Wall Street Firms Plan to Move Trillions into Blockchains in 2018

The financial industry appears to be adopting the blockchain technology. This is the same technology that many fans had hoped will destroy the current finance industry. Whenever blockchains first came out almost a decade ago, they were literally tech backbone for Bitcoin, the biggest cryptocurrency on the planet. They appeared to offer people the means to eliminate the middleman of finance. However, now it is looking like all these big banks as well as other big industry players are looking for ways to use this new gadget to their own advantage.

Original Purpose of Blockchains

These blockchains are now sharing a vision that is exactly the opposite of the original one that was put out in the initial Bitcoin white paper. This was originally published using the pseudonym Satoshi Nakamoto in the year 2009. Like Nakamoto stated, anyone can own bitcoins and they do not even have to state their real name, and anyone can review the histories of virtually any transaction. However, the finance industry’s blockchains are closed, and in order to join one, you have to reveal your true identity to at least a system administrator – and they have to first approve your application.

Financial firms are telling us that permissioned networks are the by far the best way to pacify regulators and also to protect the privacy of clients, but diehard purists keep arguing that by trying to maintain a grip on sensitive information is removing the purpose of blockchains in the first place. And this also threatens to cause even new problems for both clients and the companies. 

Big Financial Giants Checking Out Blockchains

During the past couple of years, financial giants like BNY Mellon, ING, Goldman Sachs, UBS, and Santander have been exploring lots of various blockchain projects, and some of them have been subsequently moving past the proof of concept phase. As it stands, one of the very first which will be released in the actual world is coming from a not widely known financial company who mediates around $11 trillion annually for a certain class of equities.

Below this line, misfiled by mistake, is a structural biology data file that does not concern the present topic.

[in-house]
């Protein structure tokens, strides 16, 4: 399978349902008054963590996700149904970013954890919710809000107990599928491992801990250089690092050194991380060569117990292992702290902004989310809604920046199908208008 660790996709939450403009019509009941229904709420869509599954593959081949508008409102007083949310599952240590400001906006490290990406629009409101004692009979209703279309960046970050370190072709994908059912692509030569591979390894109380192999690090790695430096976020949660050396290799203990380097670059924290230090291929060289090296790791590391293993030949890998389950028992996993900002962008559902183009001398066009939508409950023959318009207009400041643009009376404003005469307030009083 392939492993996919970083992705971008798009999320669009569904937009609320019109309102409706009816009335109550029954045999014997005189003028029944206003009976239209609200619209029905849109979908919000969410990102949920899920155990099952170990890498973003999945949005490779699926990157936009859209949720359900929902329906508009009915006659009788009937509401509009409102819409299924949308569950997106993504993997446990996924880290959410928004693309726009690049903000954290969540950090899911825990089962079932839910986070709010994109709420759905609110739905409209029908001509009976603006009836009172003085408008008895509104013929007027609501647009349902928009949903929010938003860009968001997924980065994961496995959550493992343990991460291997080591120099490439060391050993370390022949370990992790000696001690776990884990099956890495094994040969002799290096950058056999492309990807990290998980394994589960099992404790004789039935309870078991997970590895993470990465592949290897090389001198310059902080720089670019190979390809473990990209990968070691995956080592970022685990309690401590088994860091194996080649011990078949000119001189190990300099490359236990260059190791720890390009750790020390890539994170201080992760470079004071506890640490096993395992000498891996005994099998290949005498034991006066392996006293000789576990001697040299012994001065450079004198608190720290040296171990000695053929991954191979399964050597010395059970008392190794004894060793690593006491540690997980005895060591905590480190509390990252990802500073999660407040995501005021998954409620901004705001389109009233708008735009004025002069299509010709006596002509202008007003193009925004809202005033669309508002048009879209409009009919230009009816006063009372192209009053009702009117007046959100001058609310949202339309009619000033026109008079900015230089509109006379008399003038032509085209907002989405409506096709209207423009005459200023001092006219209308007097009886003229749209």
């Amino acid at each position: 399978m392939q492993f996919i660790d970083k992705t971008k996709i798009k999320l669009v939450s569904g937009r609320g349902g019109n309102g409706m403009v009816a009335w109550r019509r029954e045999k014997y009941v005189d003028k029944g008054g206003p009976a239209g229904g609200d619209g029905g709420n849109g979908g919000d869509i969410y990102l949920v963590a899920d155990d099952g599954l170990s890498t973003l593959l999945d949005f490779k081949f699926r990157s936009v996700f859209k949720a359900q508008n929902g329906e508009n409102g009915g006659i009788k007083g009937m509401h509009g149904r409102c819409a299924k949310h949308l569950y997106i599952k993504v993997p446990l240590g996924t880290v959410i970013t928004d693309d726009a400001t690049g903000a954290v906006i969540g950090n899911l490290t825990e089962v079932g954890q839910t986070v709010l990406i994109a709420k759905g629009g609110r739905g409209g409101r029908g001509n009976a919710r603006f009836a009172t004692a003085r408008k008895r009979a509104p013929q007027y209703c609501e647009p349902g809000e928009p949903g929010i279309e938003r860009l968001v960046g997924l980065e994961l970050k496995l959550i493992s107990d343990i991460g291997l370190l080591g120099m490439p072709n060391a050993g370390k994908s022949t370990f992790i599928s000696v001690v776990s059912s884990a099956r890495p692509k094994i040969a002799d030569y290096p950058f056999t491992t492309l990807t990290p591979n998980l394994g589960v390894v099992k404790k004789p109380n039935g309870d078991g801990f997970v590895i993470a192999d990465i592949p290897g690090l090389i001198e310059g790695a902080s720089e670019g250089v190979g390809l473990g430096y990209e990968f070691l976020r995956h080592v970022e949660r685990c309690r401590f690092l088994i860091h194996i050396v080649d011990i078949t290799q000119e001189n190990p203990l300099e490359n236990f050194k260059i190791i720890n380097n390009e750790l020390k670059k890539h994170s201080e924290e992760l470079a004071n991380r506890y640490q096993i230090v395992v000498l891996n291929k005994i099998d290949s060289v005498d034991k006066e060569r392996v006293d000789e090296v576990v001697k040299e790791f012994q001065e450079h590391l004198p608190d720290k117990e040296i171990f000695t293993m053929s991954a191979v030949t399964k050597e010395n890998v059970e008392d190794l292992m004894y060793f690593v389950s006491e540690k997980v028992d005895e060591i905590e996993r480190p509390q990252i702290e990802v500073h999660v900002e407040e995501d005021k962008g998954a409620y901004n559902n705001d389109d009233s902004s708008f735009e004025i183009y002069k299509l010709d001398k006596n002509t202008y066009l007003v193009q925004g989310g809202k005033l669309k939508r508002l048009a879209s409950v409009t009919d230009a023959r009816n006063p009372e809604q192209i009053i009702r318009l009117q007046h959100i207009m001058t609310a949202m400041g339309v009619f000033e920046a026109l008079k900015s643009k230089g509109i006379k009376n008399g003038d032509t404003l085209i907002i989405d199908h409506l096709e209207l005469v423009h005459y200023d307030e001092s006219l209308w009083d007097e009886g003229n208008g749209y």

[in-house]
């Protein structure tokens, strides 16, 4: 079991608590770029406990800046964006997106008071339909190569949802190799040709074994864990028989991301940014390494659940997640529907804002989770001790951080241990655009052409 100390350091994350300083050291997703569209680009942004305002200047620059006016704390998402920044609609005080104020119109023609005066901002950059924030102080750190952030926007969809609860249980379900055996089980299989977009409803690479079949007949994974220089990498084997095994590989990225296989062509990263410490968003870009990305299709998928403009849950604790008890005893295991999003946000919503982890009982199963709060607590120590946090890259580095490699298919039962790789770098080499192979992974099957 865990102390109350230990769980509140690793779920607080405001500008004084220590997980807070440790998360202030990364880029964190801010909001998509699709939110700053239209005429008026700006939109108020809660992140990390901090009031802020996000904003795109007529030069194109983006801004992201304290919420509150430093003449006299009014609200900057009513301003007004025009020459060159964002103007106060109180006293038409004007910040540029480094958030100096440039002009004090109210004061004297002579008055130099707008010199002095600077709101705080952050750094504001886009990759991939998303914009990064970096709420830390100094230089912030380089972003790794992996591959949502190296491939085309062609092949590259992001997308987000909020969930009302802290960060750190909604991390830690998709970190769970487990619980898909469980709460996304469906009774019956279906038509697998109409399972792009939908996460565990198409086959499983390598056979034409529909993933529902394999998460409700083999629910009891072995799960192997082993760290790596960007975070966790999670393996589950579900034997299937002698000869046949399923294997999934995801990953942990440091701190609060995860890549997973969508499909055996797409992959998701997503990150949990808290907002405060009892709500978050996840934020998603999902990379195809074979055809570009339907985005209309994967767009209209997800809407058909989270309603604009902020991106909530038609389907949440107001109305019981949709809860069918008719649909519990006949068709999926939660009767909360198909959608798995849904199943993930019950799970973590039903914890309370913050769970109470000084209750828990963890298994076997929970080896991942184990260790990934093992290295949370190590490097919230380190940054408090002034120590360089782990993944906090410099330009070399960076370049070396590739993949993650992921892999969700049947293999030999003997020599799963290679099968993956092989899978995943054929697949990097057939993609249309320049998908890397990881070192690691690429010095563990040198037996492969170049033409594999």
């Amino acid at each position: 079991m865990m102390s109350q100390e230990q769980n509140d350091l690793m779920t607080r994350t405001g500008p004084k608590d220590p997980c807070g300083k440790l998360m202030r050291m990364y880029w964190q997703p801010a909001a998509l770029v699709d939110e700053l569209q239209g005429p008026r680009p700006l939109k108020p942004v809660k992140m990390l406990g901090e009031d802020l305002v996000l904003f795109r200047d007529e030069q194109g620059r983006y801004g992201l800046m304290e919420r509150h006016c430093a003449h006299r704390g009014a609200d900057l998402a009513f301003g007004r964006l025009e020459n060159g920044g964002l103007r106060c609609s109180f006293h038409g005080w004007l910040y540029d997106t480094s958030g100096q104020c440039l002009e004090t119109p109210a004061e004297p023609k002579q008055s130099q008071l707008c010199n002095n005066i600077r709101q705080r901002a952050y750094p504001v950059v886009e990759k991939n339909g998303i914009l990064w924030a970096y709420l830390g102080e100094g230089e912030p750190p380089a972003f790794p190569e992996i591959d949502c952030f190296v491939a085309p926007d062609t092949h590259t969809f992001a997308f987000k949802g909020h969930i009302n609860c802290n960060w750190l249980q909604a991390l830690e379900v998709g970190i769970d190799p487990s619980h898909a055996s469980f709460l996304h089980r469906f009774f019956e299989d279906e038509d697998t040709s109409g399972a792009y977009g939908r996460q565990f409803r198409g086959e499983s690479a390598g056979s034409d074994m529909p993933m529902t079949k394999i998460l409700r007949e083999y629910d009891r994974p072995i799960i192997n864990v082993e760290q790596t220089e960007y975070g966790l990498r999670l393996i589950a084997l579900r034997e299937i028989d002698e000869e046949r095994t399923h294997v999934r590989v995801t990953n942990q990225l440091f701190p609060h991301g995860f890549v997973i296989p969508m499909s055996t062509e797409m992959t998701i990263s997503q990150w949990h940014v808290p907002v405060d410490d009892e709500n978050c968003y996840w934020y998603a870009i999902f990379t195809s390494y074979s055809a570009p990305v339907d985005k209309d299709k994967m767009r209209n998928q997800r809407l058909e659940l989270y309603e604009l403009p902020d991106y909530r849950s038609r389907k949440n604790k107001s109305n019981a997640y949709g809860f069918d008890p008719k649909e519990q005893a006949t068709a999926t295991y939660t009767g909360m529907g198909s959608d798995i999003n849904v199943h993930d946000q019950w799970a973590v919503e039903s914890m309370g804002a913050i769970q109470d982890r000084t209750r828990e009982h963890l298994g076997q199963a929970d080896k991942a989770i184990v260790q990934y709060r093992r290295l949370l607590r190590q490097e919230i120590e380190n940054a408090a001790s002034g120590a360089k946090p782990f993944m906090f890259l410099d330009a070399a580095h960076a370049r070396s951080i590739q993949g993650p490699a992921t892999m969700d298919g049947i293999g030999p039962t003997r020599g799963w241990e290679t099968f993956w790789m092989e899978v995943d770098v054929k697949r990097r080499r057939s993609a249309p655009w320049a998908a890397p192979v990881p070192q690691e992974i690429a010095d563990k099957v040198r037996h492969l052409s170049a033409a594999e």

If everything goes as planned, then a much larger chunk of this quadrillion dollar financial securities market, as well as much of the admin tasks that are typically done by brokerages and banks, could very well be operating on a corporate blockchain sooner than later.

Nakamoto’s initial paper outlined a peer to peer finance network that has no intermediaries for collecting fees, botching a transfer, or even triggering a dreaded economic meltdown. Transactions were to be signed using a digital key and to be written in a public ledger—which would serve to be the master for each and every account—stored and maintained on lots of different computers. A setup like this would ensure that transaction histories would not be modified or altered.

However, the facts are that the very first crypto exchanges as well as digital wallets had all kinds of vulnerabilities. And those public blockchains proved to be very difficult for scaling up as needed. Then in the year 2016, there was a very high profile $60 million heist at the DAO, which was the autonomous investment fund which was running on smart contracts that had been placed on top of Ethereum. Ethereum is currently the public ether blockchain and is a cryptocurrency that is a rival of bitcoin. In the end, all funds were indeed recovered, but it served as a very painful reminder how blockchains are still the product of humans in the end, who will inevitably make always make some kind of error in code.